Winter By The Chequamegon Bay
Where you’ll find yourself next to the water!
Published: Wednesday, January 1, 2020
Winter is held in high regard in the Chequamegon Bay and the counties of Ashland and Bayfield. There is nothing more beautiful than the sight of freshly fallen snow on the magnificent evergreens that cascade through the miles of forest in the Northwoods. The normally pristine air is made even more so after a snowfall, and this winter is no exception. Record breaking snowfall has blanketed the region with nearly 30 inches of snow during a single snow incident.
Those that live here are resilient people who chose to live in this area for its beauty and for whatever the four seasons brings… whatever time of the year those seasons choose to show! Prior to a big snowfall, cold weather that will freeze the bay is certainly preferred, giving the bay a strong foundation beforehand, and this year, the area had some freezing weather in advance of the snow, so the chances of excellent ice conditions are very favorable – paving the way for chances at ice-fishing, which is open all year long on Chequamegon Bay.
Great ice also means folks can ride fat-tire bikes on the bay, which is a favorite pastime to ride from the mainland to Madeline Island. For most of the year, the Madeline Island Ferry serves as the main daily transportation to and from the beautiful island. However, once it gets unquestionably cold and the ice is thick enough, visitors and locals can traverse the two-mile distance over the Ice Road. Call the Madeline Island Chamber at 715-747-2801 for the status of the ice road before venturing out.
Another reason to tread across frozen Lake Superior is to explore the Apostle Islands’ mainland sea caves and the dazzling ice formations that adorn the red sandstone cliffs. See waterfalls frozen in place, entire cliff faces encased in inches of ice, and icicles glistening in the sun far and wide. Conditions permitting, visitors can access the caves from Meyers Beach Road, four miles northeast of Cornucopia, Wisconsin, off Hwy. 13. Make sure to call the ice line for the latest conditions, 715-779-3397 ext. 3, and visit the website at www.nps.gov/apis/mainland-caves-winter.htm.
Situated on the edge of the edge of the Greatest of the Great Lakes (Lake Superior), Ashland County, Wisconsin, is home to 640,693 acres of public land that provide endless trails for snowmobilers. There are 280 miles of groomed trails along with over 1,000 miles of ungroomed forest roads for your riding pleasure. Experience snowmobiling at its best in Ashland County by getting snowmobile maps and hospitality information at www.travelashlandcounty.com.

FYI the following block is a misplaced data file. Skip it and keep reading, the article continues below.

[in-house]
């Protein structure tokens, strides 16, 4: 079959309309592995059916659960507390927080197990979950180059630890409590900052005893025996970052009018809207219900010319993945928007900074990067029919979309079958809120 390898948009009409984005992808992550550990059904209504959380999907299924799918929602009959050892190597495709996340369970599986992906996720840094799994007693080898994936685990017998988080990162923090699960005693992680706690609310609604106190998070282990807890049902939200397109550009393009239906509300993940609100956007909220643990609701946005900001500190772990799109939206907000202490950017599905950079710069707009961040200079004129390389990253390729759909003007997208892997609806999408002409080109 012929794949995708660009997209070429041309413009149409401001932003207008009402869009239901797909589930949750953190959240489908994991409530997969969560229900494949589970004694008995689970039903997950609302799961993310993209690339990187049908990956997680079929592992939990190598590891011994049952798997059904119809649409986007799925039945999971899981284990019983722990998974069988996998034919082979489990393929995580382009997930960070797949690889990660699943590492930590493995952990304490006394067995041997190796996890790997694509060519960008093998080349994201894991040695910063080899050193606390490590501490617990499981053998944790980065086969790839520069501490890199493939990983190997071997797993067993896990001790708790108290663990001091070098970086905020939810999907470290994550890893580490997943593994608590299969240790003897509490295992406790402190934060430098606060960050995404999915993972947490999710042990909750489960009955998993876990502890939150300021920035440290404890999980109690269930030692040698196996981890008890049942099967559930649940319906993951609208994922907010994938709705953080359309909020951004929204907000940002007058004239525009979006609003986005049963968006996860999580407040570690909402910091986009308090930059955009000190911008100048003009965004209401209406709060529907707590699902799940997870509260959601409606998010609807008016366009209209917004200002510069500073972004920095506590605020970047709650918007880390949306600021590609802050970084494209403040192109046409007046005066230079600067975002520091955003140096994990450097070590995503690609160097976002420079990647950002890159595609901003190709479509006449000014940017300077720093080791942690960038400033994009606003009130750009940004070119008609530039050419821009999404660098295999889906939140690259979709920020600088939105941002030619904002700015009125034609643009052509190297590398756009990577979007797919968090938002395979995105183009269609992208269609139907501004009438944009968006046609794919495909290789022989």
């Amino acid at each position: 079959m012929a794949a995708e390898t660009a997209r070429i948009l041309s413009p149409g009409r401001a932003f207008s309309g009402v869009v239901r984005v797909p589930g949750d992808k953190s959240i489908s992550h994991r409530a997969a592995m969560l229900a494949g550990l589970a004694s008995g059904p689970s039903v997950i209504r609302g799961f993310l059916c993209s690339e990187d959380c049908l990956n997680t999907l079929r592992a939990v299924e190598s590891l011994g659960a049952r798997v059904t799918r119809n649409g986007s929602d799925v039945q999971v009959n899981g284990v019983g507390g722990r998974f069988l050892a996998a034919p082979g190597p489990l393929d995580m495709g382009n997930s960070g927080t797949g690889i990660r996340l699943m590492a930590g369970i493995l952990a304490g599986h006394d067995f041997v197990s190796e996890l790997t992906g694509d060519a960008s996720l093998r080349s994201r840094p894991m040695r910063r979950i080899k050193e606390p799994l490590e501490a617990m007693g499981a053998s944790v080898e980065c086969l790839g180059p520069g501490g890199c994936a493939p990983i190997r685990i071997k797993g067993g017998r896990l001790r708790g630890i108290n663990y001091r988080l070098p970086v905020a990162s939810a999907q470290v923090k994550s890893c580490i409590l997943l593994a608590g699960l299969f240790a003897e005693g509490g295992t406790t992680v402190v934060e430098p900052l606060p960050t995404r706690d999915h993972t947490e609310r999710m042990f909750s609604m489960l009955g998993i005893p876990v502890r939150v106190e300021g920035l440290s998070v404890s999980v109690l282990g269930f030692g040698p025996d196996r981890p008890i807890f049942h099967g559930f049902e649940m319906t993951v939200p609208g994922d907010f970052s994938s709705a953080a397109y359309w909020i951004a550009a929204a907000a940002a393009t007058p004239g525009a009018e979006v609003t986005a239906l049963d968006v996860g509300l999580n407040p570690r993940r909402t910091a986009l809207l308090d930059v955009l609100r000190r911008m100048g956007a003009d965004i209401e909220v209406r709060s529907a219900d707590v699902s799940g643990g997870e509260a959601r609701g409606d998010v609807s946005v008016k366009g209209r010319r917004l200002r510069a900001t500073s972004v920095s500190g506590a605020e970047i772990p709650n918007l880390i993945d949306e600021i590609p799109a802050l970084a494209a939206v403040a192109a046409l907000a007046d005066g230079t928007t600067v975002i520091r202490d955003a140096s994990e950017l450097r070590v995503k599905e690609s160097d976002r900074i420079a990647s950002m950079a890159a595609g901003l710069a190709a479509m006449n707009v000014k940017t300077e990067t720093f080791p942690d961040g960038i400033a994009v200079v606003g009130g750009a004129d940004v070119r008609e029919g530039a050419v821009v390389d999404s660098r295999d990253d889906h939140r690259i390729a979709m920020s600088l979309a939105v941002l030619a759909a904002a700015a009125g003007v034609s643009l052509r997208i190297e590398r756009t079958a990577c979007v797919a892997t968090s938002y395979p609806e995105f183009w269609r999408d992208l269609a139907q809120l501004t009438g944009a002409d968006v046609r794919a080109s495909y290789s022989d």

Groomed cross-country ski trails with breathtaking views are abundant throughout Ashland County including the Ashland Ski Trail, Copper Falls State Park Trail, and Penokee Mountain Trail. You can also snowshoe the wonderful trails around the Northern Great Lakes Visitor Center where you can also borrow your snowshoes for free while using their trails.
Copper Falls State Park is another great place to snowshoe. The big event of the winter is the annual Book Across the Bay event. It is the upper Midwest’s most unique winter event, open to skiers and snowshoers of all ages and ability levels. The 10K course, which is groomed for both classic-style and skate skiing, starts in Ashland, ends in Washburn, and follows a route not on land, but over the frozen surface of Lake Superior. The event is held at night and the course is lit by both the stars above and up to 1000 candles in ice luminaries that line the entire route. The 2020 event is scheduled for Feb. 15 at 6 p.m.
Like fishing, mural hunting is another four-season activity in Ashland County. Artistic Murals, starting from the corner of Ellis Ave and Main Street and continuing on streets going east and west in Ashland’s downtown, have become eye catchers for tourists and visitors coming to the beautiful city, which is also known as the Historic Mural Capital of Wisconsin. The Murals depict people from Ashland's past including the Asaph Whittlesey Mural – Asaph was one of the two founders of Ashland over 150 years ago – and the Lumberjack Mural, which depicts the men and one rare woman of Ashland’s lumber era when the workday was from 4 AM until dark. Back then, an average day’s work for a pair of sawyers was 100 pine logs at $1.00 a day. You will be fascinated by the history depicted in bright, colorful paintings on stunning historic buildings in downtown Ashland proper. In June 2019, the 20th Mural of the city was dedicated, the DePadua High School Mural on the East side of Main Street. There are more than two dozen murals throughout Ashland County and you can request a mural brochure at www.visitashland.com.
To take advantage of all the area has to offer, you should stay a while at any of a variety of lodging choices available in Ashland, from bed and breakfasts to mom and pop motels to well-known chains. Enjoy many restaurants during your visit, wherein fresh Lake Superior fish is a popular menu specialty waiting to be served while you relax in the luxury of fine dining. Shop downtown and walk the nearby city parks, where you can stop at the artesian wells within and quench your thirst or fill your water bottle with spring water bubbling up from natural sources.
Don’t delay! Make your plans to visit Ashland, Wisconsin, today at www.visitashland.com.
This article first appeared in the Winter Issue (Jan/Feb) 2020 of Great Lakes Scuttlebutt magazine.